Those con­cerns are now “a lit­tle overex­ag­ger­ated,” said High Tide CEO Raj Grover, not­ing his stores are fully stocked and say­ing more cannabis is be­com­ing avail­able on a weekly ba­sis. NAC’s Mr. Goliger agrees, not­ing he ex­pects ma­jor ex­pan­sions of li­censed grow­ing fa­cil­i­ties across the coun­try to be­gin yield­ing re­sults by the spring.

Un­til that much an­tic­i­pated del­uge of ad­di­tional pot sup­plies hit the mar­ket, how­ever, the shift in On­tario has left as­pir­ing re­tail­ers in an ex­pen­sive limbo. No ad­di­tional li­cences will be is­sued un­til De­cem­ber, 2019, at the ear­li­est, the prov­ince has said, leav­ing many stuck pay­ing rent on stores they thought would be in busi­ness by the spring that are now likely to sit empty for months.

“There has been, across On­tario, quite a bit of money that has been in­vested into prop­er­ties as a place­holder that now has to ex­tend longer into a wait­ing pe­riod un­til [the On­tario] gov­ern­ment de­cides to roll out a more tra­di­tional ap­proach to li­cens­ing,” said Mr. Goliger. “NAC, as well as other le­git­i­mate cannabis com­pa­nies, are cer­tainly hold­ing leases in On­tario for key real es­tate as­sets in the prov­ince.”

April 1 is a “tight time­line” to get a store open, said High Tide’s Mr. Grover, not­ing “ag­gres­sive” fines await those that fail to open on time. The fines start at $12,500 for any stores not sell­ing cannabis by Day One, ris­ing to $50,000 if sales have still not com­menced by April 30.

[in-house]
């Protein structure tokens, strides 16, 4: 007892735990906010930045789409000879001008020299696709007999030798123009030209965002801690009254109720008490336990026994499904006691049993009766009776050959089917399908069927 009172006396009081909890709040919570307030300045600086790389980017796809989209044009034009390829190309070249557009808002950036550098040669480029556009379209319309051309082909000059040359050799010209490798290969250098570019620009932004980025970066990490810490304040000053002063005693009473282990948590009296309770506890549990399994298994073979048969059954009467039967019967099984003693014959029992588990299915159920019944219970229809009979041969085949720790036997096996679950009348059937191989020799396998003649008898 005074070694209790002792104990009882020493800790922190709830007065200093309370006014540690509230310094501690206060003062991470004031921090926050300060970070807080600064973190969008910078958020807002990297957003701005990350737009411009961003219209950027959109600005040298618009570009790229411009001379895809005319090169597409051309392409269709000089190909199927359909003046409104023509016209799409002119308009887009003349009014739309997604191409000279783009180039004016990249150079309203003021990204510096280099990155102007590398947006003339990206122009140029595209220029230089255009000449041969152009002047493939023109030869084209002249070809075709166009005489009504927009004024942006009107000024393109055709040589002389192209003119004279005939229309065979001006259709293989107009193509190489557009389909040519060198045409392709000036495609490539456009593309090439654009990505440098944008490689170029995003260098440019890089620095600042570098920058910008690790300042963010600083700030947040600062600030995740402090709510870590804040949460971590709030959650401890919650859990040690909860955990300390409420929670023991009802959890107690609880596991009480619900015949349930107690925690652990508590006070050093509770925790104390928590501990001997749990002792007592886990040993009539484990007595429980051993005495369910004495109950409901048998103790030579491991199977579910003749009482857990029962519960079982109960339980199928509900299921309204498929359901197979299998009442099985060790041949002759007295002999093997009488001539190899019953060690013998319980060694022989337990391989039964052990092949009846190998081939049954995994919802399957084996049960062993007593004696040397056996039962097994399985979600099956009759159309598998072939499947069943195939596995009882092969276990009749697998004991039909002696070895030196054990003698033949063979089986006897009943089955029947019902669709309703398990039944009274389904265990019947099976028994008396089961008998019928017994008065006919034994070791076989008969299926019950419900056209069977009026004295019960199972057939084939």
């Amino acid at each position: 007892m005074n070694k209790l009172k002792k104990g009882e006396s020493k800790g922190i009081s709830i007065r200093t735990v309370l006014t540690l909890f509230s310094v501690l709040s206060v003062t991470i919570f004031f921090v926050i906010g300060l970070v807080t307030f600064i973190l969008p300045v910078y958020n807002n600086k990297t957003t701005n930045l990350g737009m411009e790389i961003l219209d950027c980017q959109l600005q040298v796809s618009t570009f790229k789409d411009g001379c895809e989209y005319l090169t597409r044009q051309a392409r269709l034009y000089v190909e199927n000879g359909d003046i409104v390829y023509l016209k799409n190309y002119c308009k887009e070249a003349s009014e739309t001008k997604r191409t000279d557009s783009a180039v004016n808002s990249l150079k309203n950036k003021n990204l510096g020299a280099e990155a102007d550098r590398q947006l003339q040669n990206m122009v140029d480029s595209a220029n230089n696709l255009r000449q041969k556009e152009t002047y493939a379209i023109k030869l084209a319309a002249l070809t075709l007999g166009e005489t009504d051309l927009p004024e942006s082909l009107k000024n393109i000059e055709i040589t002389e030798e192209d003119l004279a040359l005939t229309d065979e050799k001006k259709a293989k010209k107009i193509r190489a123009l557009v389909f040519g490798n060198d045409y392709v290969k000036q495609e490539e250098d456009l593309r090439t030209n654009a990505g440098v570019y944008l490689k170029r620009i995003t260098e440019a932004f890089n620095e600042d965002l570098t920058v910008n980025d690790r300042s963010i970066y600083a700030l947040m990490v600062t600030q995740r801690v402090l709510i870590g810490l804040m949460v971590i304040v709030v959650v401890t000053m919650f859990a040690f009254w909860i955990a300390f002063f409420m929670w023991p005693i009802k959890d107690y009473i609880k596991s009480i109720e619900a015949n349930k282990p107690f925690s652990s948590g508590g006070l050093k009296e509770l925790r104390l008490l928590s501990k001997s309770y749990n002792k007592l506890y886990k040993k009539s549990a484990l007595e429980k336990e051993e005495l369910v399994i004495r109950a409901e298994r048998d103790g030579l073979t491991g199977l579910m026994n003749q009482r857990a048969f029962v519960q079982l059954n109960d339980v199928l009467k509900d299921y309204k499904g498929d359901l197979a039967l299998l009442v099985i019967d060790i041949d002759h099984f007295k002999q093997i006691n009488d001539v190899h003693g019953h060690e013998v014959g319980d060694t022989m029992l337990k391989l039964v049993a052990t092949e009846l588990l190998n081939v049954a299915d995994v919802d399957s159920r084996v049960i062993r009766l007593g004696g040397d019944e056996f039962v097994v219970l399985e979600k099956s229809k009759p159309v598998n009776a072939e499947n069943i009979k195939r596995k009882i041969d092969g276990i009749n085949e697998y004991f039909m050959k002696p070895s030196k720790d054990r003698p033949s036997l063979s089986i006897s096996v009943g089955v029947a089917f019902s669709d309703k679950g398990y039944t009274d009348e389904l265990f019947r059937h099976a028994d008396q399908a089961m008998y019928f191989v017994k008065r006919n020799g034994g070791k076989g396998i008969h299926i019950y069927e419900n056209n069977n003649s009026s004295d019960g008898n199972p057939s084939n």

“We are ac­tively look­ing for [lot­tery] win­ners,” Mr. Grover said. “A lot of the win­ners … some of them are dry clean­ers now, or they own a dif­fer­ent busi­ness or some of them have never owned any busi­ness be­fore … and we can fi­nance the whole store struc­ture so it will be at no cost up front to the lot­tery win­ner.”

Lit­tle is known about the win­ners them­selves and many ap­pear to have gone un­der­ground since their names were posted to the AGCO web­site on Fri­day evening. The voice­mail for Tripset­ter Inc., one of the win­ners in the Greater Toronto Area, for ex­am­ple, was full on Sun­day morn­ing.

At least one of the suc­cess­ful ap­pli­cants, how­ever, is no­table for a fam­ily con­nec­tion to an ex­ec­u­tive at Canada’s largest mar­i­juana cul­ti­va­tor. Lisa Bi­gioni, one of the win­ners for Western On­tario, is the sis­ter of David Bi­gioni, chief com­mer­cial of­fi­cer of Canopy Growth’s recre­ational divi­sion.

Dave Mar­tyn, pres­i­dent of British Columbia-based cannabis re­tailer Star­buds, told The Globe and Mail’s Cannabis Pro­fes­sional daily news ser­vice last week that es­tab­lished op­er­a­tors will be “try­ing to make side deals to ac­quire li­cences a year from now and all these kinds of things, so it is go­ing to be a wild world for these groups that win.”

Av­er­age per-store rev­enue at Na­tional Ac­cess Cannabis, for ex­am­ple, is on track to ex­ceed $2-mil­lion a year, based on sales data the com­pany re­leased last week show­ing more than $10-mil­lion in rev­enue from its 20 NewLeaf and Meta Cannabis stores spread across Al­berta and Man­i­toba in roughly 80 days of sales. Those fig­ures help ex­plain the value of On­tario’s first 25 cannabis re­tail li­cences, though AGCO rules pre­vent any of Fri­day’s win­ners from sell­ing or trans­fer­ring their li­cences un­til De­cem­ber, 2019, when the next phase of the lot­tery is sched­uled to be held.